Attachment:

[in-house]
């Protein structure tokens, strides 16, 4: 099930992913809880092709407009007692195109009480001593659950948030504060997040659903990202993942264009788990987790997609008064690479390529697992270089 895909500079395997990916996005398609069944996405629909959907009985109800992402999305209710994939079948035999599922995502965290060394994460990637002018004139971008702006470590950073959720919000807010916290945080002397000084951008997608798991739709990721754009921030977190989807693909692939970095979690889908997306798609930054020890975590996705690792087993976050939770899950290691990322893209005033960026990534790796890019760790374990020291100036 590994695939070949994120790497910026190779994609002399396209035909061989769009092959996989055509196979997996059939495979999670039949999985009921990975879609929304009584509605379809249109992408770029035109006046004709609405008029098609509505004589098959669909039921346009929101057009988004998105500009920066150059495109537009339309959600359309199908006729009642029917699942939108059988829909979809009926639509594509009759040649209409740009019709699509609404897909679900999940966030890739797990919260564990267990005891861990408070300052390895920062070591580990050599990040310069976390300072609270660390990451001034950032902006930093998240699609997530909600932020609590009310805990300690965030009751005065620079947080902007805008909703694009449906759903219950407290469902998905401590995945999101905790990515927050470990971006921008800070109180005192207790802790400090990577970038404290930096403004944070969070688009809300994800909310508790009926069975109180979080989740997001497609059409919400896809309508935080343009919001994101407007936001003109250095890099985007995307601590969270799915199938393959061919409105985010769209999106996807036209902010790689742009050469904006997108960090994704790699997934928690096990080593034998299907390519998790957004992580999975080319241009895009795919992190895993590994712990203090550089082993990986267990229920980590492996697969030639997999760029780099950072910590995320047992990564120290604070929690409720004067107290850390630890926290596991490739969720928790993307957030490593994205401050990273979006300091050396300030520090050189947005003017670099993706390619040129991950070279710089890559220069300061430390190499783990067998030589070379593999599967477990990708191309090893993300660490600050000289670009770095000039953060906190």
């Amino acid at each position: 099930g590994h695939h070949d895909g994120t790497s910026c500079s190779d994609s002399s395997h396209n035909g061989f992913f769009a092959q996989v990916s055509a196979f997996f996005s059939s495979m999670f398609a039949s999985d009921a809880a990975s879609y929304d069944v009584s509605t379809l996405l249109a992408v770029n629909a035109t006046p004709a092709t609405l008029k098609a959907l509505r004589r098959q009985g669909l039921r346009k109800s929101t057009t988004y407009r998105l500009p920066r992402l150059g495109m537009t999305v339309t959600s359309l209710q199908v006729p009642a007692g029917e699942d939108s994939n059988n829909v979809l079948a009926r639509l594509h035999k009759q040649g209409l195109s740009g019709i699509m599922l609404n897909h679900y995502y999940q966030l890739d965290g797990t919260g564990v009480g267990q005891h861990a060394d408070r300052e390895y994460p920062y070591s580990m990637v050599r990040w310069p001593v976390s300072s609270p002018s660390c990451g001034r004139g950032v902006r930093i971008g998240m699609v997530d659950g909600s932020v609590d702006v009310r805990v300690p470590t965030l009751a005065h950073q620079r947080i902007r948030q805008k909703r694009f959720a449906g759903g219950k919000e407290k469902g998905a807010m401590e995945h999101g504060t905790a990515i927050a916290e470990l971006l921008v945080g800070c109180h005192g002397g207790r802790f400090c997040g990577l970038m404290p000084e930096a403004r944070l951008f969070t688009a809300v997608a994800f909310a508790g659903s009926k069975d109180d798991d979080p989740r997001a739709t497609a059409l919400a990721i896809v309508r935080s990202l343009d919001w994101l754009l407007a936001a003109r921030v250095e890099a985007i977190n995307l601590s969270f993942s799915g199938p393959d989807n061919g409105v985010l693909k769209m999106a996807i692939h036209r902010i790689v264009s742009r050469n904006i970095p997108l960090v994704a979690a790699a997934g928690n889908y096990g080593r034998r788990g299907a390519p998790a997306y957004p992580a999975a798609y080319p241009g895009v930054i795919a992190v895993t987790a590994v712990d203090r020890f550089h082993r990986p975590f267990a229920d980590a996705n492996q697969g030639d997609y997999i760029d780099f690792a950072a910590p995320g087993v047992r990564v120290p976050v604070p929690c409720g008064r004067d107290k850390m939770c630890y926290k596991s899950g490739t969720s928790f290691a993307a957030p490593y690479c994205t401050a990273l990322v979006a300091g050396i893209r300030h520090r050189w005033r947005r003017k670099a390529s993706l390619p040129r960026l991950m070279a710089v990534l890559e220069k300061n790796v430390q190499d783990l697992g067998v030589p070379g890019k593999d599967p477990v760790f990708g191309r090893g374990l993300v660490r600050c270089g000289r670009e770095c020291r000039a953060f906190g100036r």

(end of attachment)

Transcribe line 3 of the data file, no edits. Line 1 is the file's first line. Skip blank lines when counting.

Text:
């Amino acid at each position: 099930g590994h695939h070949d895909g994120t790497s910026c500079s190779d994609s002399s395997h396209n035909g061989f992913f769009a092959q996989v990916s055509a196979f997996f996005s059939s495979m999670f398609a039949s999985d009921a809880a990975s879609y929304d069944v009584s509605t379809l996405l249109a992408v770029n629909a035109t006046p004709a092709t609405l008029k098609a959907l509505r004589r098959q009985g669909l039921r346009k109800s929101t057009t988004y407009r998105l500009p920066r992402l150059g495109m537009t999305v339309t959600s359309l209710q199908v006729p009642a007692g029917e699942d939108s994939n059988n829909v979809l079948a009926r639509l594509h035999k009759q040649g209409l195109s740009g019709i699509m599922l609404n897909h679900y995502y999940q966030l890739d965290g797990t919260g564990v009480g267990q005891h861990a060394d408070r300052e390895y994460p920062y070591s580990m990637v050599r990040w310069p001593v976390s300072s609270p002018s660390c990451g001034r004139g950032v902006r930093i971008g998240m699609v997530d659950g909600s932020v609590d702006v009310r805990v300690p470590t965030l009751a005065h950073q620079r947080i902007r948030q805008k909703r694009f959720a449906g759903g219950k919000e407290k469902g998905a807010m401590e995945h999101g504060t905790a990515i927050a916290e470990l971006l921008v945080g800070c109180h005192g002397g207790r802790f400090c997040g990577l970038m404290p000084e930096a403004r944070l951008f969070t688009a809300v997608a994800f909310a508790g659903s009926k069975d109180d798991d979080p989740r997001a739709t497609a059409l919400a990721i896809v309508r935080s990202l343009d919001w994101l754009l407007a936001a003109r921030v250095e890099a985007i977190n995307l601590s969270f993942s799915g199938p393959d989807n061919g409105v985010l693909k769209m999106a996807i692939h036209r902010i790689v264009s742009r050469n904006i970095p997108l960090v994704a979690a790699a997934g928690n889908y096990g080593r034998r788990g299907a390519p998790a997306y957004p992580a999975a798609y080319p241009g895009v930054i795919a992190v895993t987790a590994v712990d203090r020890f550089h082993r990986p975590f267990a229920d980590a996705n492996q697969g030639d997609y997999i760029d780099f690792a950072a910590p995320g087993v047992r990564v120290p976050v604070p929690c409720g008064r004067d107290k850390m939770c630890y926290k596991s899950g490739t969720s928790f290691a993307a957030p490593y690479c994205t401050a990273l990322v979006a300091g050396i893209r300030h520090r050189w005033r947005r003017k670099a390529s993706l390619p040129r960026l991950m070279a710089v990534l890559e220069k300061n790796v430390q190499d783990l697992g067998v030589p070379g890019k593999d599967p477990v760790f990708g191309r090893g374990l993300v660490r600050c270089g000289r670009e770095c020291r000039a953060f906190g100036r």